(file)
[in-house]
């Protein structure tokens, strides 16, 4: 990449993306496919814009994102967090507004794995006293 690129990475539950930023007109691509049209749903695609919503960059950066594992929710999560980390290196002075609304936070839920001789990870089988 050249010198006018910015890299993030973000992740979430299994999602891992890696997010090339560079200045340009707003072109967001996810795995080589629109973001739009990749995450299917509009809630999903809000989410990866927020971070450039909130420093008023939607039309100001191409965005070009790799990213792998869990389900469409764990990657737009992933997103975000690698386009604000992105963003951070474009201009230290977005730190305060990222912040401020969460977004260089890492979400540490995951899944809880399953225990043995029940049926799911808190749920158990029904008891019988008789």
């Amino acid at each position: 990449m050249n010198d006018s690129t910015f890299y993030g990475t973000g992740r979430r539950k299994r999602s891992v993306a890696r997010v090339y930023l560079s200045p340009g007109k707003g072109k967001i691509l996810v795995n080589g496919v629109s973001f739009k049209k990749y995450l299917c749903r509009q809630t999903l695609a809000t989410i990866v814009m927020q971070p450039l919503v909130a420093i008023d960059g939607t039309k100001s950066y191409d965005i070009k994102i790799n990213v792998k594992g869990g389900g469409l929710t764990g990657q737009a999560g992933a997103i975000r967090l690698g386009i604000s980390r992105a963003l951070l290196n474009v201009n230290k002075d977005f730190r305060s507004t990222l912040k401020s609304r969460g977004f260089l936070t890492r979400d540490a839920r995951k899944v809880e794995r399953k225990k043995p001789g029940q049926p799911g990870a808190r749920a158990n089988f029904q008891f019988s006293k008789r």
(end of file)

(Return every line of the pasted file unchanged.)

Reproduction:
[in-house]
């Protein structure tokens, strides 16, 4: 990449993306496919814009994102967090507004794995006293 690129990475539950930023007109691509049209749903695609919503960059950066594992929710999560980390290196002075609304936070839920001789990870089988 050249010198006018910015890299993030973000992740979430299994999602891992890696997010090339560079200045340009707003072109967001996810795995080589629109973001739009990749995450299917509009809630999903809000989410990866927020971070450039909130420093008023939607039309100001191409965005070009790799990213792998869990389900469409764990990657737009992933997103975000690698386009604000992105963003951070474009201009230290977005730190305060990222912040401020969460977004260089890492979400540490995951899944809880399953225990043995029940049926799911808190749920158990029904008891019988008789």
């Amino acid at each position: 990449m050249n010198d006018s690129t910015f890299y993030g990475t973000g992740r979430r539950k299994r999602s891992v993306a890696r997010v090339y930023l560079s200045p340009g007109k707003g072109k967001i691509l996810v795995n080589g496919v629109s973001f739009k049209k990749y995450l299917c749903r509009q809630t999903l695609a809000t989410i990866v814009m927020q971070p450039l919503v909130a420093i008023d960059g939607t039309k100001s950066y191409d965005i070009k994102i790799n990213v792998k594992g869990g389900g469409l929710t764990g990657q737009a999560g992933a997103i975000r967090l690698g386009i604000s980390r992105a963003l951070l290196n474009v201009n230290k002075d977005f730190r305060s507004t990222l912040k401020s609304r969460g977004f260089l936070t890492r979400d540490a839920r995951k899944v809880e794995r399953k225990k043995p001789g029940q049926p799911g990870a808190r749920a158990n089988f029904q008891f019988s006293k008789r």